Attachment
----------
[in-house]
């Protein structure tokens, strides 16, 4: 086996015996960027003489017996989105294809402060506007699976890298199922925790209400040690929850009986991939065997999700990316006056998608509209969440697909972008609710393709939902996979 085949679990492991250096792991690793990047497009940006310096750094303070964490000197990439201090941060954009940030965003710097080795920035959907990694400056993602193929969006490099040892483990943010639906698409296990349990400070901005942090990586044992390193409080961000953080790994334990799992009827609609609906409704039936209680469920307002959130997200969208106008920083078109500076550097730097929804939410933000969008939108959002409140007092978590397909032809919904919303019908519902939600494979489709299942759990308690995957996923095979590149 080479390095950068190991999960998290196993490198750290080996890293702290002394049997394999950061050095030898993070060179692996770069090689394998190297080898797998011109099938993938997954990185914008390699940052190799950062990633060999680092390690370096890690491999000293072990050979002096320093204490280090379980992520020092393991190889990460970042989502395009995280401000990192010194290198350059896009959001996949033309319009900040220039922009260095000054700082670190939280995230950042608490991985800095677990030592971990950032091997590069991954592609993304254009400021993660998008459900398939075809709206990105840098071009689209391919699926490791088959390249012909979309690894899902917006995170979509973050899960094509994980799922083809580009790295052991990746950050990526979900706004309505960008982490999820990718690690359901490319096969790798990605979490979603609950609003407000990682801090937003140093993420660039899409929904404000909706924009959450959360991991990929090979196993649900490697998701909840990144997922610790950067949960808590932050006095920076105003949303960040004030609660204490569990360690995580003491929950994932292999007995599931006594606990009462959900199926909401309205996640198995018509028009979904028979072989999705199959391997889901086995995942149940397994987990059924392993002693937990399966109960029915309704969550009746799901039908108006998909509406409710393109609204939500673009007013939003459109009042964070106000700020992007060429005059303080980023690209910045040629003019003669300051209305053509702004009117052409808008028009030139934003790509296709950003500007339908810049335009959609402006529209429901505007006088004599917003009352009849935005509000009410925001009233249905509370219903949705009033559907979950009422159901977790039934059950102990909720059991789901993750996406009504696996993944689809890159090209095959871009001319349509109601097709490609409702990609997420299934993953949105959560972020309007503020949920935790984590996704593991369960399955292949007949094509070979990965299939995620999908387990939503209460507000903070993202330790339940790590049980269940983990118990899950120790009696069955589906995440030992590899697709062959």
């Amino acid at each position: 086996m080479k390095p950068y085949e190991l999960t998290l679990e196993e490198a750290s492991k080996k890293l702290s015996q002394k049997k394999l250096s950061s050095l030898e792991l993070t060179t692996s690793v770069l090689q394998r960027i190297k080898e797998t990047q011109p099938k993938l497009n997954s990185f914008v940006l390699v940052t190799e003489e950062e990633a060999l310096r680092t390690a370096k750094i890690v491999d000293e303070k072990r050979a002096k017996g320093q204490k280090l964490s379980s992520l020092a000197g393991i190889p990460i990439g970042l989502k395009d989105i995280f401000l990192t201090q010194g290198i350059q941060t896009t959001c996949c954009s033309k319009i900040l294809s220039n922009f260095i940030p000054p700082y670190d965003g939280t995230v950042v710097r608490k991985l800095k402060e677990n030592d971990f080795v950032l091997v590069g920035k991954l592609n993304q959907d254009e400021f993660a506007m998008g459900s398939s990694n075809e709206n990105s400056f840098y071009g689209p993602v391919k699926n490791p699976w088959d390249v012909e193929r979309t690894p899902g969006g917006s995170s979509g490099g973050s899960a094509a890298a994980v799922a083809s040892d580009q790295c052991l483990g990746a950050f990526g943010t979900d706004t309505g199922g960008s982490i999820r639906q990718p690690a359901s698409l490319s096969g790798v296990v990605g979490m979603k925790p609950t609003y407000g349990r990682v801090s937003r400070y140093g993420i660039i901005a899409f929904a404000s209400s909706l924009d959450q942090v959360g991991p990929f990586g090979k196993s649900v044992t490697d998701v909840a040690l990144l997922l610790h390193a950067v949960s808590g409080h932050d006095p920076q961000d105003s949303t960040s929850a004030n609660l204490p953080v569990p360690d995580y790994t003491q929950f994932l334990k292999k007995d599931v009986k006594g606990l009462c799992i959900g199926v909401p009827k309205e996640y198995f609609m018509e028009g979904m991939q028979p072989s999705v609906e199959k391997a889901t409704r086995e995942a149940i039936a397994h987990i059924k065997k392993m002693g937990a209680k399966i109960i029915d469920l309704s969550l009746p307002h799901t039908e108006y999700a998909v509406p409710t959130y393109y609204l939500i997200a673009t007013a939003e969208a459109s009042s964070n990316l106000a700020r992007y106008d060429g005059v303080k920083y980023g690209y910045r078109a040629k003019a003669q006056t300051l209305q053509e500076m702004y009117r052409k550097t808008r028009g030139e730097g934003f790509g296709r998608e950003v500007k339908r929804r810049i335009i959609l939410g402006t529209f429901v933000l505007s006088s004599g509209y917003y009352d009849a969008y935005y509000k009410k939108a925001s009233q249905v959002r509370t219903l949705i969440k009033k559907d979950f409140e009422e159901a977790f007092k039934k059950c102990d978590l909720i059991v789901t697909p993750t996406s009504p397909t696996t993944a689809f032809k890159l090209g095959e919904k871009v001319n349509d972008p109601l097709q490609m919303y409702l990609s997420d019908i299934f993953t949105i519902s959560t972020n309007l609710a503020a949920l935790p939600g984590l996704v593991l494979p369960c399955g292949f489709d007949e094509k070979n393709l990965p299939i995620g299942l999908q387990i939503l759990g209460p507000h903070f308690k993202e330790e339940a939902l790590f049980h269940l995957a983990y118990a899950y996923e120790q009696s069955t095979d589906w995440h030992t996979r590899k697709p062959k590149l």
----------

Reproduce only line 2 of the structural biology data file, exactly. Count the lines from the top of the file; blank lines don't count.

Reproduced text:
């Protein structure tokens, strides 16, 4: 086996015996960027003489017996989105294809402060506007699976890298199922925790209400040690929850009986991939065997999700990316006056998608509209969440697909972008609710393709939902996979 085949679990492991250096792991690793990047497009940006310096750094303070964490000197990439201090941060954009940030965003710097080795920035959907990694400056993602193929969006490099040892483990943010639906698409296990349990400070901005942090990586044992390193409080961000953080790994334990799992009827609609609906409704039936209680469920307002959130997200969208106008920083078109500076550097730097929804939410933000969008939108959002409140007092978590397909032809919904919303019908519902939600494979489709299942759990308690995957996923095979590149 080479390095950068190991999960998290196993490198750290080996890293702290002394049997394999950061050095030898993070060179692996770069090689394998190297080898797998011109099938993938997954990185914008390699940052190799950062990633060999680092390690370096890690491999000293072990050979002096320093204490280090379980992520020092393991190889990460970042989502395009995280401000990192010194290198350059896009959001996949033309319009900040220039922009260095000054700082670190939280995230950042608490991985800095677990030592971990950032091997590069991954592609993304254009400021993660998008459900398939075809709206990105840098071009689209391919699926490791088959390249012909979309690894899902917006995170979509973050899960094509994980799922083809580009790295052991990746950050990526979900706004309505960008982490999820990718690690359901490319096969790798990605979490979603609950609003407000990682801090937003140093993420660039899409929904404000909706924009959450959360991991990929090979196993649900490697998701909840990144997922610790950067949960808590932050006095920076105003949303960040004030609660204490569990360690995580003491929950994932292999007995599931006594606990009462959900199926909401309205996640198995018509028009979904028979072989999705199959391997889901086995995942149940397994987990059924392993002693937990399966109960029915309704969550009746799901039908108006998909509406409710393109609204939500673009007013939003459109009042964070106000700020992007060429005059303080980023690209910045040629003019003669300051209305053509702004009117052409808008028009030139934003790509296709950003500007339908810049335009959609402006529209429901505007006088004599917003009352009849935005509000009410925001009233249905509370219903949705009033559907979950009422159901977790039934059950102990909720059991789901993750996406009504696996993944689809890159090209095959871009001319349509109601097709490609409702990609997420299934993953949105959560972020309007503020949920935790984590996704593991369960399955292949007949094509070979990965299939995620999908387990939503209460507000903070993202330790339940790590049980269940983990118990899950120790009696069955589906995440030992590899697709062959």